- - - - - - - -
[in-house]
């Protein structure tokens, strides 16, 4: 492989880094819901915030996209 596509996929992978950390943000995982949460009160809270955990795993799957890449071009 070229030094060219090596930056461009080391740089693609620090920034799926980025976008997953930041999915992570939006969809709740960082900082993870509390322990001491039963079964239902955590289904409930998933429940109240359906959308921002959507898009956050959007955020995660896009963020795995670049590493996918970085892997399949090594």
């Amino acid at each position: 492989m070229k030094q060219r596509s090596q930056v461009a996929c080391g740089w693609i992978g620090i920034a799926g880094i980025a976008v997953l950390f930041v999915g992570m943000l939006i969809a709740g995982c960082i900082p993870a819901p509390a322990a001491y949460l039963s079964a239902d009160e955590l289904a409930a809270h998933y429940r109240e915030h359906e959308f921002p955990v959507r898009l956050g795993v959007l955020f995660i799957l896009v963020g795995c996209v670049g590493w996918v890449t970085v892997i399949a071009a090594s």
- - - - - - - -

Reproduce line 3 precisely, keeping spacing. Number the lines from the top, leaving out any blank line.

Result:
């Amino acid at each position: 492989m070229k030094q060219r596509s090596q930056v461009a996929c080391g740089w693609i992978g620090i920034a799926g880094i980025a976008v997953l950390f930041v999915g992570m943000l939006i969809a709740g995982c960082i900082p993870a819901p509390a322990a001491y949460l039963s079964a239902d009160e955590l289904a409930a809270h998933y429940r109240e915030h359906e959308f921002p955990v959507r898009l956050g795993v959007l955020f995660i799957l896009v963020g795995c996209v670049g590493w996918v890449t970085v892997i399949a071009a090594s």